As we age, there are certain aspects of overall health that we can no longer take for granted. Older adults may not have the ready opportunities for exercise, socialization, intellectual stimulation and regular, good nutrition that younger counterparts do. But that doesn’t mean that we shouldn’t be meeting these important needs. Whole person wellness celebrates what we can do to live our lives to the fullest.
The five critical elements of healthy living apply to every age group. They are: good nutrition, intellectual stimulation, physical health, safety and security, and socialization. Retirement communities usually include these elements in their programs and living environments. Those who live at home can do the same.
A healthy diet feeds our brains and our bodies, and helps maintain physical strength and overall well-being. Sharing a meal with others adds immeasurably to overall benefit. Keep your cupboards stocked with easy to prepare, healthful food like peanut butter, eggs, canned fish, low fat cheese, and whole grain crackers. Try to limit salt, sugary drinks and caffeine and regularly enjoy fresh fruits and vegetables. If you can’t use fresh, frozen is the next best option. If it’s hard to get out to the stores or you have difficulty carrying groceries, delivery services like Peapod are a lifesaver. Drink plenty of water. Dehydration raises blood pressure and can cause headaches or dizziness.
Boredom or lack of stimulation can affect our mental and physical health. New ideas spark conversation, further investigation and fire our synapses. Your local library, school district and other community centers offer daytime and evening book and film discussions, performances, guest speakers, field trips, and other opportunities for ongoing intellectual growth and stimulation.
Maintaining peak health is a balancing act of physical activity and access to preventive medical care and information. Passive exercise such as walking is extremely beneficial, as is just getting out and moving around.
Even everyday activities that don’t seem like exercise, such as light yard and house work, and crafts that work the dexterity of your fingers, arms, legs and trunk are good. The more you use it, the more you have it.
Swimming is another good choice as it doesn’t cause stress on the joints, supports the body and provides resistance training. Other activities that are fun and physically active should also be on your weekly calendar. Golf, tennis and dancing, for example keep you active yet don’t feel like exercise. Tai chi is another excellent, low impact exercise, its passive movements are gentle on the joints. Massage is a wonderful way to stimulate blood flow and ease tension. Aromatherapy is also calming and conducive to a healthful environment.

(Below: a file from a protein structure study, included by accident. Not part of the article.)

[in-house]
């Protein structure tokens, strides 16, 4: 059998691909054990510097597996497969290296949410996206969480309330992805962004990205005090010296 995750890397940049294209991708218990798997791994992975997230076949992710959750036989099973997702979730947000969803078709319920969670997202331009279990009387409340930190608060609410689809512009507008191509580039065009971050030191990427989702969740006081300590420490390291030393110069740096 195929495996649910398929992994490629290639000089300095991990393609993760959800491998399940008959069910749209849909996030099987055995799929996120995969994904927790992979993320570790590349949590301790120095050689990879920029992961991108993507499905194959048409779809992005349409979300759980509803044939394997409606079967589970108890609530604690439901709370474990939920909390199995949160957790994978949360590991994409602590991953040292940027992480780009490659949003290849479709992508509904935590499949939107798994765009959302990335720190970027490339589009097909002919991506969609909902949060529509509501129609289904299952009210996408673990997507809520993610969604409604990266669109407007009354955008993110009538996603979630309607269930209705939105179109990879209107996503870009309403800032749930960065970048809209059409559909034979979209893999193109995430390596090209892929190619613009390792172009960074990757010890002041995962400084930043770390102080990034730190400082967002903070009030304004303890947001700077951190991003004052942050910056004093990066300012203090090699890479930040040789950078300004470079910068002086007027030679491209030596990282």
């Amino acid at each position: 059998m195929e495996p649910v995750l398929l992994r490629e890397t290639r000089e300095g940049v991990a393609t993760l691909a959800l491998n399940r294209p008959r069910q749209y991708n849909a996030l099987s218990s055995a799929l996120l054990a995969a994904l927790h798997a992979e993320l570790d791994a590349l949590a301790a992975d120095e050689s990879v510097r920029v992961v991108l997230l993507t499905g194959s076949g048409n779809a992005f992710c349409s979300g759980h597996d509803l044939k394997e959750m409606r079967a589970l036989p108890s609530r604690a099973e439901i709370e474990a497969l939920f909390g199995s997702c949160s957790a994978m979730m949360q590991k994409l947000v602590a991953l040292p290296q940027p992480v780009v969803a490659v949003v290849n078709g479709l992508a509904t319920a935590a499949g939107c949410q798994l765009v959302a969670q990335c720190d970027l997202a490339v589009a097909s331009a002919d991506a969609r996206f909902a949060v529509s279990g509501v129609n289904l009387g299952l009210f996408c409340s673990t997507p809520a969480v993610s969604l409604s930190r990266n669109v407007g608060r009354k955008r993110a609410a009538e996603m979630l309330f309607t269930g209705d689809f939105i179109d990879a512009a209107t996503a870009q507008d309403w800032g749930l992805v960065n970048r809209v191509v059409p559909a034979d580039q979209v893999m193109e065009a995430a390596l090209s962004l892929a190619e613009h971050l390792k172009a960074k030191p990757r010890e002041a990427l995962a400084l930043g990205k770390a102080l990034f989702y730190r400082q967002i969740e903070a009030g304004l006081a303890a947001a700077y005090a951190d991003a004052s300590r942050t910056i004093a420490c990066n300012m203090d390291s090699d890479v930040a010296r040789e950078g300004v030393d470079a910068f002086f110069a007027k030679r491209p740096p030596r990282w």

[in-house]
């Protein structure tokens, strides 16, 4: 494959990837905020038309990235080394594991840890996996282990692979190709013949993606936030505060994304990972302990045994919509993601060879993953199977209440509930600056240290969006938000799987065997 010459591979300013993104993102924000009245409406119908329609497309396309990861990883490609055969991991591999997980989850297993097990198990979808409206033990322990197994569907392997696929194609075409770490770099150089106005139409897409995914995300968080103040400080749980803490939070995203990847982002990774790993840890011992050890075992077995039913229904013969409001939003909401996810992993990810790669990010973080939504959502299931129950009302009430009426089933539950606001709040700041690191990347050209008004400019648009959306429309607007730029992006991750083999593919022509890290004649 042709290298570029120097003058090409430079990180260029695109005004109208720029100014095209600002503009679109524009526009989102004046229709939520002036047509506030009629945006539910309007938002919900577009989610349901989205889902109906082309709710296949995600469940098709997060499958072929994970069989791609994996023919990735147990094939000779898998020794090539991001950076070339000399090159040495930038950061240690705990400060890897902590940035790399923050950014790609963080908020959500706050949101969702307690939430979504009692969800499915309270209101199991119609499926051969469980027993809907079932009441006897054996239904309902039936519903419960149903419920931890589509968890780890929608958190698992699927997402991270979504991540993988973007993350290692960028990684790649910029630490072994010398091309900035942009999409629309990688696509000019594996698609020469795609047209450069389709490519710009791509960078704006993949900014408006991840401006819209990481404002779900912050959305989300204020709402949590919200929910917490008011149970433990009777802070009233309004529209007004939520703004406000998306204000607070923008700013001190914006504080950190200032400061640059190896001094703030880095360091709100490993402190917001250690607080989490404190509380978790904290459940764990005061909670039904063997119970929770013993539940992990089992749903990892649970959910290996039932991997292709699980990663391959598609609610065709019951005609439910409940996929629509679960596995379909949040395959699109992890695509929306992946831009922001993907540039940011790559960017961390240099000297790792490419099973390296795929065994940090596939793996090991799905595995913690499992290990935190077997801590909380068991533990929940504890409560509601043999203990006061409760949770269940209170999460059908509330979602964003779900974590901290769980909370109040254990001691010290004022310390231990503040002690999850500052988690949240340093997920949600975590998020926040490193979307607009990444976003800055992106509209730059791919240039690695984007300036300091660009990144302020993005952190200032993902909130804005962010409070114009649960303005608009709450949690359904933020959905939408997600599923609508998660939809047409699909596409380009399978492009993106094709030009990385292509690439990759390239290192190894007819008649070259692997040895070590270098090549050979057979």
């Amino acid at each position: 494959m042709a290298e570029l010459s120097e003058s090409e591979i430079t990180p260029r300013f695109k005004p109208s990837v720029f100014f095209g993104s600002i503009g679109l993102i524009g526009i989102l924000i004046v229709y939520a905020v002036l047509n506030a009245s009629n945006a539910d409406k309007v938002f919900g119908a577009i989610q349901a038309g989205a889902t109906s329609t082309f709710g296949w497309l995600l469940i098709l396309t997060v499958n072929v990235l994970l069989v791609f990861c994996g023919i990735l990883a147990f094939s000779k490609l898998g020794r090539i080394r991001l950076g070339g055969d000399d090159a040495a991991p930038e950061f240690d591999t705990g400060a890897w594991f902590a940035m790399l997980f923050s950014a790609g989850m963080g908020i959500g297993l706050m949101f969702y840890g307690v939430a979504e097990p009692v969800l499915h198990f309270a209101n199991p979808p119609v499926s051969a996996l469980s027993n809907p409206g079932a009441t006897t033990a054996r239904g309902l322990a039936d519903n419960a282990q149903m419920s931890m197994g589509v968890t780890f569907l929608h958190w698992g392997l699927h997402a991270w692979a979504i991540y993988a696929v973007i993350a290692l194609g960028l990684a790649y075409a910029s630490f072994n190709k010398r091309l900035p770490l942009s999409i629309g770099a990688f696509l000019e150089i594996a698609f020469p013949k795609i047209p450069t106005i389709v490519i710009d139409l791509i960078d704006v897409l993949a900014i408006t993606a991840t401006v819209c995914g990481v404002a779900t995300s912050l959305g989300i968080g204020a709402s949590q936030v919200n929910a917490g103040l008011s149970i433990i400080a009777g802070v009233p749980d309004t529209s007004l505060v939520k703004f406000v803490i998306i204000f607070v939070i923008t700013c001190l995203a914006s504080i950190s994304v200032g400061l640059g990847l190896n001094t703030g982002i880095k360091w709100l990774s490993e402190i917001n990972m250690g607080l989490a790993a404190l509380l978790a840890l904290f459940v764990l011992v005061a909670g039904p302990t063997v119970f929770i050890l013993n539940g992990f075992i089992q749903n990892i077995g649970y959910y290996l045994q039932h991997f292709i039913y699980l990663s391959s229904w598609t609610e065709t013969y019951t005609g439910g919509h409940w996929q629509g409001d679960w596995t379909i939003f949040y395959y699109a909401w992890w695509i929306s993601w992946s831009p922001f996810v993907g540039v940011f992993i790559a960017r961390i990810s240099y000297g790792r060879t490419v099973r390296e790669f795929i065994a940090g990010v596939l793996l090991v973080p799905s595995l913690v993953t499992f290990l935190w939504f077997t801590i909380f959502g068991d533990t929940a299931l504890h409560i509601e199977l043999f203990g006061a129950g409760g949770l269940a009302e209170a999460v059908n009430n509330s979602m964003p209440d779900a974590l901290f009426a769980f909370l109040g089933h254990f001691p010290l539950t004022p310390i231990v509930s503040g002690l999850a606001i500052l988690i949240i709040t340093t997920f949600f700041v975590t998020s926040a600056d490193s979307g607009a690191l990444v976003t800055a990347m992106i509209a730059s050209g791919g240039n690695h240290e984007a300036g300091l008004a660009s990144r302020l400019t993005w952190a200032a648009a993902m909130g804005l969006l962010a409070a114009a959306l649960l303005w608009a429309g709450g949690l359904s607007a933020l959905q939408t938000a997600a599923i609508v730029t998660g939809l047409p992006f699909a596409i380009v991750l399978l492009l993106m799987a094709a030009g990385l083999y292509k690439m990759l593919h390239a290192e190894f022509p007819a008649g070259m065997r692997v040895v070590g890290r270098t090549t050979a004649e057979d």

When enjoying outdoor activities, be sure to cover up and use appropriate sunscreen. Medications can make you hypersensitive to sun.
Safety and Security
The importance of implementing precautions to help prevent falls, accidents and other mishaps cannot be overstated. A fall can be permanently life-altering. Most falls occur in the evening in the bedroom or bathroom. Make sure you have adequate light during the day and night. There should be clear pathways and minimal clutter throughout the home, doors should be able to fully open, scatter rugs removed and all wires secured. Even a magazine, newspaper, or a pair of shoes left on the floor can be dangerous. Another common cause of falls is tangled bedding, so beware of heavy and multiple blankets. Grab bars are always a good idea, as is limiting liquids in the evening to cut down on nighttime trips to the bathroom.
Make sure to always wear proper, well-fitting shoes or non-skid slippers, and avoid walking around in socks. If you use a mobility device, make sure you’re using it as directed by a health care professional. It’s a good idea to have your gait and balance evaluated by a professional, even if you feel you’re walking well. Medicare generally provides some coverage for a PT evaluation on the recommendation of your doctor. If you’re on a call system, keep it on your person at all times—it won’t do you any good if it’s in another room.
Connecting with others in the community plays a huge role in overall well-being. Isolation, on the other hand, can have the opposite effect. Local libraries and communities offer lots of opportunities to get out and get social. From card games to theater and shopping trips, volunteer opportunities, movies and book groups, there’s something for everyone.
Here’s to healthy living!
Joanne Lehmann, LPN, is the wellness nurse manager for independent living residents at Jefferson’s Ferry Lifecare Retirement Community in South Setauket.